Running an IEP meeting can feel overwhelming, especially for new teachers or those who are unfamiliar with the process.

What do I say? Is there an order to follow? What if I say the WRONG thing?

These are all valid concerns, however with the right tools and strategies, you can lead a successful IEP meeting that results in positive outcomes for your student.

Here are my top tips for running an effective IEP meeting as a special education teacher (including EXACTLY what to say!):

First things first, it's important to come into the meeting with an open mind and a positive attitude. Remember that everyone on the IEP team, including the family members, school staff, and service providers, is there to support the child's needs and ensure they receive the best education possible. Take a deep breath, review all IEP documents and assessment data, and begin the meeting with a clear understanding of the student's strengths and needs.

Meeting Opening and Present Levels of Performance

At the beginning of the meeting, it's a good idea to set the purpose, introduce all team members, review confidentiality as part of the meeting norms, and state that input from all team members are welcome anytime throughout the process. Then it's time to review the child's progress since the last IEP meeting, highlighting their strengths and areas for growth. This sets the tone for the rest of the meeting and helps everyone on the team understand the child's current needs.

IEP Goal Areas and Proposing Goals and Objectives

Next, it's time to review the current goals and progress towards those goals. This is where you'll work with the IEP team members, including the family members, general education teacher, special education case manager, speech-language pathologist, occupational therapist, physical therapist, autism resource specialist, and any other service providers to ensure that the student's goals are specific, measurable, and appropriate for their needs.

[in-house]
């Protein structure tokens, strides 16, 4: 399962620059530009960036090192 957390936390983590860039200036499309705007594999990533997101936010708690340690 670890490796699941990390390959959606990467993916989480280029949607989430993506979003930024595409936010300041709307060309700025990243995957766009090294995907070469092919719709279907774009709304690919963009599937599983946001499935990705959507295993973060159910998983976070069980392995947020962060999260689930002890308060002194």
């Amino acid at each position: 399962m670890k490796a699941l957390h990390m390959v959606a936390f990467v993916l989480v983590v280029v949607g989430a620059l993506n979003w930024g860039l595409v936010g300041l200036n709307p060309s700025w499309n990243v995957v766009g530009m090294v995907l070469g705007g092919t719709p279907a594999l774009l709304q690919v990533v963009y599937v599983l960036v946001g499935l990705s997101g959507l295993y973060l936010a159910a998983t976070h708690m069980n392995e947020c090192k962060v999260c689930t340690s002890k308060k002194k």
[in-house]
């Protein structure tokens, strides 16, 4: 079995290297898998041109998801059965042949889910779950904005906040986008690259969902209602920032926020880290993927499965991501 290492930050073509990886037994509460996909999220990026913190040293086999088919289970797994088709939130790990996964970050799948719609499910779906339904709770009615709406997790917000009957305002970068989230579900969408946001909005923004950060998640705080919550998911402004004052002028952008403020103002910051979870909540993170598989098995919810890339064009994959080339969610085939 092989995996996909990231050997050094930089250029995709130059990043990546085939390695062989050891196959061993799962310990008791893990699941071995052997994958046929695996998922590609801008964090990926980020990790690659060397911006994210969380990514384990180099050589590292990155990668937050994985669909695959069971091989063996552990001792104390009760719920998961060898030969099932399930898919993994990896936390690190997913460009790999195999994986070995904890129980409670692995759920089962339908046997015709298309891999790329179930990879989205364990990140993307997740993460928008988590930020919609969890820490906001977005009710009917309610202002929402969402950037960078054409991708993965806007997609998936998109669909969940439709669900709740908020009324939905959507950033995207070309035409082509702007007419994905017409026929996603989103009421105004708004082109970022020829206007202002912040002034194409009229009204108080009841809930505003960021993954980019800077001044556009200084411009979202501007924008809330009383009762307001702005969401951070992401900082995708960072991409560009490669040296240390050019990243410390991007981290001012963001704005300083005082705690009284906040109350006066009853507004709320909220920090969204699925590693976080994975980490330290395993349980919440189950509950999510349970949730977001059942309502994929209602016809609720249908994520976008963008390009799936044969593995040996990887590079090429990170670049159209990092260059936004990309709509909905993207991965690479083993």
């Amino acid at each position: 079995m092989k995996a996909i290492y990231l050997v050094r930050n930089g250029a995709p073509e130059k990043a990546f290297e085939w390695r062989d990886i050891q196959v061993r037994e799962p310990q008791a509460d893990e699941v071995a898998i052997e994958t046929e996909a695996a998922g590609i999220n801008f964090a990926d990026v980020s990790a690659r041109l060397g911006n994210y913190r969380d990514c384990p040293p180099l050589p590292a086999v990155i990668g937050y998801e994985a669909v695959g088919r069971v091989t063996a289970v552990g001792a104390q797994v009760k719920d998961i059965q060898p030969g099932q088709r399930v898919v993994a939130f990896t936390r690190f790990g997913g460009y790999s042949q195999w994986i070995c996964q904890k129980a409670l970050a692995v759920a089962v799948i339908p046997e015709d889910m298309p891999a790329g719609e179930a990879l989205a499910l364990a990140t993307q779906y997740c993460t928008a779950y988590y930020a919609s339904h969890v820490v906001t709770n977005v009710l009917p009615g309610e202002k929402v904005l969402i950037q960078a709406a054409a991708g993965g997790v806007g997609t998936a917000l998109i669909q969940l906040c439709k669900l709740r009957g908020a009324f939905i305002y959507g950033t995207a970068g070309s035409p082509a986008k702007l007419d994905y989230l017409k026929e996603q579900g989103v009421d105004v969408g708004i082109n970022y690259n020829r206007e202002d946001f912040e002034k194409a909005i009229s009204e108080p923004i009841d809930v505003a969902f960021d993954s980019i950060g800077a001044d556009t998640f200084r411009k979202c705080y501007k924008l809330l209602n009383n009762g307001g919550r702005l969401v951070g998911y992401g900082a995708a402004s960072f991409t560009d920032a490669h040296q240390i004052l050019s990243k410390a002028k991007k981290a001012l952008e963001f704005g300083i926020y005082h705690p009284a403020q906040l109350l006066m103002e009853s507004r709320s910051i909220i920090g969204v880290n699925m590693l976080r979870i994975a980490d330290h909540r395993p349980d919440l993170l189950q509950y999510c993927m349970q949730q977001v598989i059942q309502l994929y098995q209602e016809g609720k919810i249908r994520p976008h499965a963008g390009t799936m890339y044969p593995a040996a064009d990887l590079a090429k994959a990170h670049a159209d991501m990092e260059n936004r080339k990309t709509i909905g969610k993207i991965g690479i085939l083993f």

Throughout the meeting, it's important to ensure that everyone on the IEP team is an active participant and has the opportunity to share their perspective and expertise. Encourage the child's teacher, service providers, and other team members to share their insights and strategies for meeting the child's needs. Be sure to document any new strategies or services that are discussed during the meeting, and set specific next steps and deadlines for implementation.

Supplementary Aids and Services and Least Restrictive Environment

As you move through the meeting, be sure to keep the student's needs and goals at the forefront of the discussion. Remember that the IEP is an individualized education plan, tailored to the specific needs of the child, and it's important to ensure that they receive the right services and supports to meet their goals.

Meeting Closing and Next Steps

At the end of the meeting, it's important to review the meeting notes and ensure that everyone on the team is on the same page. Review the child's IEP forms, including the individualized educational plan and the functional behavioral assessment, and ensure that all goals and services are documented appropriately.

Finally, be sure to thank the members of the IEP team for their hard work and contributions, and provide them with your email address and work schedule so they can follow up with any questions or concerns. Remember that successful IEP meetings require collaboration and communication among all members of the child's team, and by working together, we can ensure that each child receives the best education possible.

IEP Scripts – Cheat Sheets for Special Educators

Now, let's talk about how to use IEP scripts cheat sheets to make the IEP meeting run even more smoothly. These scripts are a helpful tool for special educators who may be nervous or unsure of what to say during the meeting. By using these scripts, you'll have a clear idea of what to say for each component of the meeting, ensuring that all necessary information is covered.

When using IEP scripts cheat sheets, it's important to keep in mind that they are a guide, not a strict set of rules. You may need to modify the scripts to fit the specific needs of the child and the team. Additionally, be sure to review the scripts ahead of time, so you're familiar with the content and comfortable with the language used.

Here are some examples of what an IEP script cheat sheet might look like:

By following the top tips outlined in this post and using IEP scripts cheat sheets as a helpful guide, you can lead a successful IEP meeting and ensure that each child receives the best education possible. Remember that the IEP process is a collaborative effort and together as a team, we can create an effective and individualized education plan that meets the needs of every student.

Hi there.

I'm Jennifer!

I’m Jennifer and I was a special educator in the elementary school setting over the past decade. I entered the classroom every day dedicated to making learning inclusive AND engaging.

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